Former Chief of Police Samuel Craddock knows he should have done far more when he hears that Dora Lee has been murdered in her home in Cotton Hill. She had called him the evening before to tell him that somebody was sitting out on the road by her farm watching her. Craddock was in bed for the night and with her grandson, Greg, out there at the farm Craddock figured she was just being nervous and everything would be fine.
“I told her the same thing I always used to tell her: ‘Dora Lee, if you’re still worried tomorrow morning, you call me and I’ll see what I can find out.’” (Page 8)
Now Dora Lee, who he has known her since they were little kids in school together many years ago, is dead thanks to being stabbed with a Bowie knife in her chest. According to Rodell Skinner, the current Chief of Police for Jarrett Creek, Texas, the grandson Greg did the crime as he wanted her money. While Rodell is sure it is an open and shut case, Craddock has met the kid before and about the worst he can say about him is he always seemed “…a little pleased with himself.” (page 10) For Craddock, Greg does not seem to be the type to kill and has a reasonable explanation for his side of recent events. Greg is an artist and a talented one from what Craddock can tell as he knows more than a thing or two about art.
Good thing he also knows a thing of two about police work while living in his rural area located in the middle of the triangle formed by Austin, San Antonio, and Houston. Chief Rodell is not only convinced that Greg did it, he is legendary for his drinking as well as his incompetence. Relying on Rodell to figure his way out of this case means Greg is on his way to death row. Craddock isn’t about to let that happen as he figures he owes it to Dora Lee to find out what is really going on in this complex tale of murder, greed, and art.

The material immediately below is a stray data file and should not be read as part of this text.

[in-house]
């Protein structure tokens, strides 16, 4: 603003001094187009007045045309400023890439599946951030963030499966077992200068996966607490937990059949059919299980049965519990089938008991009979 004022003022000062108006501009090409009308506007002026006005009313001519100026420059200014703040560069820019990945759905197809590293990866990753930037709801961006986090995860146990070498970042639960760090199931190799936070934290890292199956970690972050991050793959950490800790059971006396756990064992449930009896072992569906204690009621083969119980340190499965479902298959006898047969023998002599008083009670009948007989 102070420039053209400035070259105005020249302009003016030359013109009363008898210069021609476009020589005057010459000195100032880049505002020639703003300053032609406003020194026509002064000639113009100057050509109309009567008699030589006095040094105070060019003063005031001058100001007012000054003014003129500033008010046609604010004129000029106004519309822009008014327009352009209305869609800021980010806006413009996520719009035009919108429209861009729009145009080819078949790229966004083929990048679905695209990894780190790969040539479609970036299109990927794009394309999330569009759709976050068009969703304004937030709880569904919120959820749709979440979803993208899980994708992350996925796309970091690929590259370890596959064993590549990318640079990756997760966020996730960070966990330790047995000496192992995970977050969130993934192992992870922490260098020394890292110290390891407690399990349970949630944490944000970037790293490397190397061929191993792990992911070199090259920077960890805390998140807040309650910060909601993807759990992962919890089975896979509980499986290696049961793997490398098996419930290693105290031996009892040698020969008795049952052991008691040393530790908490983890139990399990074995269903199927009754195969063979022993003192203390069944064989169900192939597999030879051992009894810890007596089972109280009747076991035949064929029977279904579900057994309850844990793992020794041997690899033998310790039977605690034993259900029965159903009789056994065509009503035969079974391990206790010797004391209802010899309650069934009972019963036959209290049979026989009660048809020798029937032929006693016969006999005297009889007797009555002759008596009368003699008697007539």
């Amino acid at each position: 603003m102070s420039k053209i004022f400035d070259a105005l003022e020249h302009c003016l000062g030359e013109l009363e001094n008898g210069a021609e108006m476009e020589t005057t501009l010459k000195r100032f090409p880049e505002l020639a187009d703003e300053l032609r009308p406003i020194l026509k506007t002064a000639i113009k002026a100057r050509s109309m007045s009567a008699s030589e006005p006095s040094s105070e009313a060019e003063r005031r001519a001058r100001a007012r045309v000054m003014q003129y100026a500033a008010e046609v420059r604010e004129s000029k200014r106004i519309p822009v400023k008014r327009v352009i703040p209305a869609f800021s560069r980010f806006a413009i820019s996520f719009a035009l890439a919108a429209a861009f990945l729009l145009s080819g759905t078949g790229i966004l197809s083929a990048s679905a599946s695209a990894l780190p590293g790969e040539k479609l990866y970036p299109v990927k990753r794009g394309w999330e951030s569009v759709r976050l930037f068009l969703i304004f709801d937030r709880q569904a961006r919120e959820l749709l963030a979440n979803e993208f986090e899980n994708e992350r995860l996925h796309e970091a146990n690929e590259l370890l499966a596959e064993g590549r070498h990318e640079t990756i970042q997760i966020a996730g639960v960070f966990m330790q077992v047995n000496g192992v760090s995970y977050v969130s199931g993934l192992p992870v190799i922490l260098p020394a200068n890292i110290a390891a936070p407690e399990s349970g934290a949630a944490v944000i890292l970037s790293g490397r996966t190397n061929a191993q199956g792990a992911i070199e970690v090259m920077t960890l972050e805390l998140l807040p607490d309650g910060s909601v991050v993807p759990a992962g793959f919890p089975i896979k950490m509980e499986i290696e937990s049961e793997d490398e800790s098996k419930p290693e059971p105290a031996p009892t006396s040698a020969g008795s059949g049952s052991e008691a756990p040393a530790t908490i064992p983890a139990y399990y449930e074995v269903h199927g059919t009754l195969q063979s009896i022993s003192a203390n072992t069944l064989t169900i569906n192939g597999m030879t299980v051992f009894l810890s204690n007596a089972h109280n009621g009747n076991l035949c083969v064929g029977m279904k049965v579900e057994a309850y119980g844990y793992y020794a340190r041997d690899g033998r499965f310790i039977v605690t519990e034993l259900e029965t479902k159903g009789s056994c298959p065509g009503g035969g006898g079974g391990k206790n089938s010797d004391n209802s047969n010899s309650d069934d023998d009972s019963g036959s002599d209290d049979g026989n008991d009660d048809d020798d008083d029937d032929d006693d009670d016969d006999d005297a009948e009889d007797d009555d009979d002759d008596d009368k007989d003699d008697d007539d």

A Killing at Cotton Hill: A Samuel Craddock Mystery by Terry Shames is a very good book. First in a series, the book puts this reviewer in mind of the excellent Sheriff Rhodes series by Bill Crider. Small town Texas where people have known each other all their lives and still don’t know all the secrets until a murder comes along to shake things loose in more ways than one. Along with the secrets there are the occasional flashes of humor in the tale along with the numerous details of Texas and a way of life that make the book and its characters come alive for the reader. Complex with nuance and layering, A Killing at Cotton Hill: A Samuel Craddock Mystery is very good read and is strongly recommended.
A Killing at Cotton Hill: A Samuel Craddock Mystery
Seventh Street Books (imprint of Prometheus Books)
Paperback (also available as an e-book)
Material received from the publisher for my use in an objective review.
Kevin R. Tipple ©2014